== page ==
KING: NPH. And John has intense charisma - like, the kind of charisma you write home about. In fact, more than a few young ladies did write home about it. Ellen Wayland-Smith is a great-great-great-grandniece of John's. And she says, here's what one woman said about him.

ELLEN WAYLAND-SMITH: She said, when you were in a room with him, the whole room lit up. And he made you want to do whatever he told you to do.

VANEK SMITH: John belongs to a group called The Perfectionists. And the idea behind being a Perfectionist is that you strive to make yourself perfect, free of sin and desire and fear. You work on yourself.

KING: So they start this commune in Oneida. But they need to find a way to make a living. And, at first, they're thinking, maybe orchards? But the weather upstate is very fickle, and the orchards keep dying. And then someone in the commune tips John off. He says, there's this guy that just joined, Sewell Newhouse.

WONDERLY: A legendary figure much like Davy Crockett or Daniel Boone.

KING: Sewell is a wildly talented artisan. He makes animal traps. And Tony says Sewell was just, like, the man.

WONDERLY: He's the fastest guy. Who's the best trapper? The best shot? Sewell.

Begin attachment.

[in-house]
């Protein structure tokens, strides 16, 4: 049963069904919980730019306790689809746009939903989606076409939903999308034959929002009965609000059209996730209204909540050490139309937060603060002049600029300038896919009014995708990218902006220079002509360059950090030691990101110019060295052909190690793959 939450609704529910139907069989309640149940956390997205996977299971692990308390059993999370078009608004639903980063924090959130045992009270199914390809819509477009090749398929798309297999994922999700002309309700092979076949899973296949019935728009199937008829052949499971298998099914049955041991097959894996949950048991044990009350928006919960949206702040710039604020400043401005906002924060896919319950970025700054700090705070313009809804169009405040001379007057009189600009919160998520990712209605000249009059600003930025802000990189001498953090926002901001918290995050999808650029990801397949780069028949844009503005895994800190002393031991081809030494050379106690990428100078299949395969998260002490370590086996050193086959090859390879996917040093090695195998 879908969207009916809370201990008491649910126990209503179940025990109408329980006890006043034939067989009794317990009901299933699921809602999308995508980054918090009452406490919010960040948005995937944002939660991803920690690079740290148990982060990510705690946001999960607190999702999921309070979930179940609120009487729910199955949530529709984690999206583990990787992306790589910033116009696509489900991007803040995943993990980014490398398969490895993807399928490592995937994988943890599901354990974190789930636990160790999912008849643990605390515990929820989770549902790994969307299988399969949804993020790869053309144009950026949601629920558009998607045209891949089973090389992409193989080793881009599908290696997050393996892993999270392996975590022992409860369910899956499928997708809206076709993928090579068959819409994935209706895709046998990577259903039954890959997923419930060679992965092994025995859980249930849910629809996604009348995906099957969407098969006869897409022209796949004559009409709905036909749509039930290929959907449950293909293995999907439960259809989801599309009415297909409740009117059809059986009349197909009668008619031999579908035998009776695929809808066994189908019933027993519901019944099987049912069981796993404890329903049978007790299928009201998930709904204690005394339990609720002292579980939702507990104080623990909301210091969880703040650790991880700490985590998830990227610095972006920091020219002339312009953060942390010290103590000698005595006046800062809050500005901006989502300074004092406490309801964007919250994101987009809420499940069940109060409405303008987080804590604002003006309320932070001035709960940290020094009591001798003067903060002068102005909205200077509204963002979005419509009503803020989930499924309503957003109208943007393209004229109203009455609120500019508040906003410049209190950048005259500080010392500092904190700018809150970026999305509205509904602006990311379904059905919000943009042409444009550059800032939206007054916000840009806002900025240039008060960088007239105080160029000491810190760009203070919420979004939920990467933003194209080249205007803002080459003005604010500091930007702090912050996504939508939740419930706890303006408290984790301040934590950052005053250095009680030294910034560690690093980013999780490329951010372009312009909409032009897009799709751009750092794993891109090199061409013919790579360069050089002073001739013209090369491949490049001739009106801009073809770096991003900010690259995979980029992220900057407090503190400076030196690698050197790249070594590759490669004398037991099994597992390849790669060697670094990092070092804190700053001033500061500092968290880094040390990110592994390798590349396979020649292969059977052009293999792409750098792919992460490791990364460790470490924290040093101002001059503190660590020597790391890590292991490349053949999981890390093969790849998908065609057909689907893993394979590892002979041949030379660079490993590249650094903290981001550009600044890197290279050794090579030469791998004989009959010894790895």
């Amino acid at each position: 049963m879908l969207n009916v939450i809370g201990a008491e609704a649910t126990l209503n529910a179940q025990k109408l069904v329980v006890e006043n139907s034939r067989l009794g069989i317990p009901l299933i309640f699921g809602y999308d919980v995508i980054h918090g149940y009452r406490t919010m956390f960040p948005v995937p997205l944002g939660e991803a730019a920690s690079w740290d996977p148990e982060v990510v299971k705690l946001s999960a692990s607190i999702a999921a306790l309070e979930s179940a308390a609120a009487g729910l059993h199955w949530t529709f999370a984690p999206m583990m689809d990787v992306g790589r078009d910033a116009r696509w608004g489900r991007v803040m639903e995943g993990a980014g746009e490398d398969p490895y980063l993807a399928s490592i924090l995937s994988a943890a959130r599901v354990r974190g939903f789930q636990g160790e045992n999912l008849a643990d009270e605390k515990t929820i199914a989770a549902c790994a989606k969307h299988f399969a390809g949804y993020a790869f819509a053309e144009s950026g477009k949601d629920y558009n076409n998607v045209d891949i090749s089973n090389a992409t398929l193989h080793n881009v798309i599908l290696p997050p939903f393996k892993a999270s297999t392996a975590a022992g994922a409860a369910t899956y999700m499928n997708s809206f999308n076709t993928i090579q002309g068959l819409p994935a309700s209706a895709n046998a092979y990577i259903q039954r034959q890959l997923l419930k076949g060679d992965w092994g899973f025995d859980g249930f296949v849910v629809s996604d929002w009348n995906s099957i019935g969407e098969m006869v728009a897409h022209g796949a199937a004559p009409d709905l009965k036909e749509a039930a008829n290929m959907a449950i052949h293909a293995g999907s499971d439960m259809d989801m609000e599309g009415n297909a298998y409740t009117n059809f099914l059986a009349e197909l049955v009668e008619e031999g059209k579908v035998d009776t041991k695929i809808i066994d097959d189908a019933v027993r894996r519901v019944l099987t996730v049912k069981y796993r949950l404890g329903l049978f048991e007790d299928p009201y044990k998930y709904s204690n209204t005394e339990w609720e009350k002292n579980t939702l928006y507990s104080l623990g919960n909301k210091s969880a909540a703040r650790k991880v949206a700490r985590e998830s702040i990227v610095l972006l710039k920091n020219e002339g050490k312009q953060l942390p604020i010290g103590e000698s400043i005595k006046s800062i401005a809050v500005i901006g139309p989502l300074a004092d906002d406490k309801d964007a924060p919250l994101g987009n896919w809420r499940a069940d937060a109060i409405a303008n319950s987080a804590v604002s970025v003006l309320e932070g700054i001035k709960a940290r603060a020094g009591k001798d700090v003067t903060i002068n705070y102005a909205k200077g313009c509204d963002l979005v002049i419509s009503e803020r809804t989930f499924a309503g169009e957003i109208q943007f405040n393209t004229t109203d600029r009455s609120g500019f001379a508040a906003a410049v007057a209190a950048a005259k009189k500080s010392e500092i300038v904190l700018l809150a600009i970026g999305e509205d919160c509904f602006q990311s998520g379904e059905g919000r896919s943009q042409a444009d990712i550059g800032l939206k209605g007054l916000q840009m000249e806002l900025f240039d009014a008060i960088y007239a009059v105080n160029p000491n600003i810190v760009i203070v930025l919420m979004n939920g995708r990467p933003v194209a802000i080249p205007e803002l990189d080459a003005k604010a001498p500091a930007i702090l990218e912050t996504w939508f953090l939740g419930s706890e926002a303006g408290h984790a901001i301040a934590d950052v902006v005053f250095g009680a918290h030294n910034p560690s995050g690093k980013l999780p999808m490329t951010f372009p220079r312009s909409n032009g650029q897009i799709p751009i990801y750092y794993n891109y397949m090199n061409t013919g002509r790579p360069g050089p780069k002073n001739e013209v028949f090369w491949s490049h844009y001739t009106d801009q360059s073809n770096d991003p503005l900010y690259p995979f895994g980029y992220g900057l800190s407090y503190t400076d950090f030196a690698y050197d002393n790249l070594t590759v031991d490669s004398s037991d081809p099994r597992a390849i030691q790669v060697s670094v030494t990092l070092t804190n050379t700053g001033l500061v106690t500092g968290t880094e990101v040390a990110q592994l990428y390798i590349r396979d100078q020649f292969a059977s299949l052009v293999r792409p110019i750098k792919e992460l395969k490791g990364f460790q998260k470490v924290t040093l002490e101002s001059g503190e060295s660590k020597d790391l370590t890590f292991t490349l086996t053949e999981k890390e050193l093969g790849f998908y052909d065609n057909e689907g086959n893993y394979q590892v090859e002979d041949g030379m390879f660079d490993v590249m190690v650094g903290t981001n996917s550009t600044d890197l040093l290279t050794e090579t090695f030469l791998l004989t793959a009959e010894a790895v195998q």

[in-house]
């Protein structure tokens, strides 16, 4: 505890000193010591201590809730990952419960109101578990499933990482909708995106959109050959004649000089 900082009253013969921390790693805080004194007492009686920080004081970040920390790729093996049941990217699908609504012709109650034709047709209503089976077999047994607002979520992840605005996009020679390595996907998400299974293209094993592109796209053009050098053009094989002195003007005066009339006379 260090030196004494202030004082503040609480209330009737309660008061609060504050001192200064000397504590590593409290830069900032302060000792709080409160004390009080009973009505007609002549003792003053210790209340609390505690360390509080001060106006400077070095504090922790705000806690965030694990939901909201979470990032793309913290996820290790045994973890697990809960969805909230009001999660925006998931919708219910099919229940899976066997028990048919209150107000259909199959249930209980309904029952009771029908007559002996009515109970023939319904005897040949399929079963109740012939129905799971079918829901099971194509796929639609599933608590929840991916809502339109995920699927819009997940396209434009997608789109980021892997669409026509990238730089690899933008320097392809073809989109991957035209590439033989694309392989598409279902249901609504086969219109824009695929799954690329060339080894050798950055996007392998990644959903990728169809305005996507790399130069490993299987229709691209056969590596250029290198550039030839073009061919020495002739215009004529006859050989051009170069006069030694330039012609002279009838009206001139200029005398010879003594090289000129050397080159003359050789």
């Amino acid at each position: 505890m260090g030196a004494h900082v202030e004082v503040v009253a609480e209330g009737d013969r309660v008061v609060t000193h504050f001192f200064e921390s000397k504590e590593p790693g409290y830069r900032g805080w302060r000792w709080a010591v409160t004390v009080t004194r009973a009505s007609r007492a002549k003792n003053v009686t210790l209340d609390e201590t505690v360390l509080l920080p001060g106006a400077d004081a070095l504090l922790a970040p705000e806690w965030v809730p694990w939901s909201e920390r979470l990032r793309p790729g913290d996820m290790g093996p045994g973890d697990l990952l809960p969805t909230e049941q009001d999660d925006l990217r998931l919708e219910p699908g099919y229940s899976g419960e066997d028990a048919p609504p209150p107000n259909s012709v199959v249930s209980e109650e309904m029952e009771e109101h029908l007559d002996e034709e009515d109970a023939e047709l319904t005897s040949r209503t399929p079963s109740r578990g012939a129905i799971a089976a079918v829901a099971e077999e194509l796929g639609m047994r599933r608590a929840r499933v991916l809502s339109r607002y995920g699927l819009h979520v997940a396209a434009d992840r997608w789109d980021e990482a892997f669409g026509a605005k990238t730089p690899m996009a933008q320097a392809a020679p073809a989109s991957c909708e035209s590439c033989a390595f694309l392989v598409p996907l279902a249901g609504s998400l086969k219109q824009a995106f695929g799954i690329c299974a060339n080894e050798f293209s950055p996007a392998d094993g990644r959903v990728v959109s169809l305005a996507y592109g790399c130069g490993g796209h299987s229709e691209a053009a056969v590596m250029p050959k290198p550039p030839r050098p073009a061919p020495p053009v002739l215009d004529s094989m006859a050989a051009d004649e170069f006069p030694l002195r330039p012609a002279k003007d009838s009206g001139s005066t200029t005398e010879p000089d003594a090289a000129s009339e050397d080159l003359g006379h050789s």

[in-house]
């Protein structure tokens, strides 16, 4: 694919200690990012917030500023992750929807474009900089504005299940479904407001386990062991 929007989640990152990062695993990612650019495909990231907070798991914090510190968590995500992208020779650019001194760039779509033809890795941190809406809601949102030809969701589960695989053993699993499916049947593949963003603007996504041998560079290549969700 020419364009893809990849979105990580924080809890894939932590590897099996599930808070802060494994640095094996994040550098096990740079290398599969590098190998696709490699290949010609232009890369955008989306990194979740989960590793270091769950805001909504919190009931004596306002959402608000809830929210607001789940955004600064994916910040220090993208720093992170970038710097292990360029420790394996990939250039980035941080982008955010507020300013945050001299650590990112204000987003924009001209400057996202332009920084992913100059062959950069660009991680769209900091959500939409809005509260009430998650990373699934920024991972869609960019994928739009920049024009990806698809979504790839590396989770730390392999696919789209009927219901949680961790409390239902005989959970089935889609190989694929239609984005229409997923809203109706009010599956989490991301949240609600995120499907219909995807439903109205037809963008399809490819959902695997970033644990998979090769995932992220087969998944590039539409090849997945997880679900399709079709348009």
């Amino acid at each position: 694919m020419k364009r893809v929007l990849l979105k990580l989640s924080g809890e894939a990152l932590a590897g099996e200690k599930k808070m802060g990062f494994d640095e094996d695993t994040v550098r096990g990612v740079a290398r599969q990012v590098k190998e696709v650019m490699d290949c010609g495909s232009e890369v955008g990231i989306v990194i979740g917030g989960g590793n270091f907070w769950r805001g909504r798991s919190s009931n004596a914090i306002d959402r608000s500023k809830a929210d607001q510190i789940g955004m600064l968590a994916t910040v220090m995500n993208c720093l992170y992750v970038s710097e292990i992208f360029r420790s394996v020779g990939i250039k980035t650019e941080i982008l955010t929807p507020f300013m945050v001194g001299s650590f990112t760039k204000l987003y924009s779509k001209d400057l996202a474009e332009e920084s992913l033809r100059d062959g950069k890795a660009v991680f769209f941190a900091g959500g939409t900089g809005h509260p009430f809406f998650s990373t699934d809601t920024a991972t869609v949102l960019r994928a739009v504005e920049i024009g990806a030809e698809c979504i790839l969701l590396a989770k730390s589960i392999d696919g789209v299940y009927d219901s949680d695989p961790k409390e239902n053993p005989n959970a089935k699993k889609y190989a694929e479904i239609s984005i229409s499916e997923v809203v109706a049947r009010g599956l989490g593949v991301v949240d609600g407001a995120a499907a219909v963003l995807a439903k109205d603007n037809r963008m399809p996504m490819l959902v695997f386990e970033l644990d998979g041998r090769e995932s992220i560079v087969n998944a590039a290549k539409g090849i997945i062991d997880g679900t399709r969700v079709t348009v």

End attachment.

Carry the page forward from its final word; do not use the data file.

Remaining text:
KING: A person like Sewell is part of what's going to make Oneida so special. The way I imagine it, the other communes upstate are getting the anxious people and the depressives (laughter). They're getting, like, the broom-maker. I feel like I would be a broom-maker.

VANEK SMITH: (Laughter) You would not be a broom-maker, Noel.

KING: But John Humphrey Noyes...

VANEK SMITH: (Laughter).

KING: John Humphrey Noyes is getting CEO types. I mean, think about it. Perfectionism literally means you think it is possible to be perfect here on Earth. So he's attracting talented optimists.

VANEK SMITH: Guys like Sewell, who is a really talented trap-maker. He makes animal traps by hand. And the timing is really good because right now fur is in the height of fashion. Everybody wants cuffs and collars made out of mink and ermine and things like that.

KING: And Noyes has these other talented, optimistic, can-do followers who happen to be ace machinists. They figure out a way to mechanize production of Sewell's traps. And within a couple of years, the commune is cranking out 200,000 animal traps a year.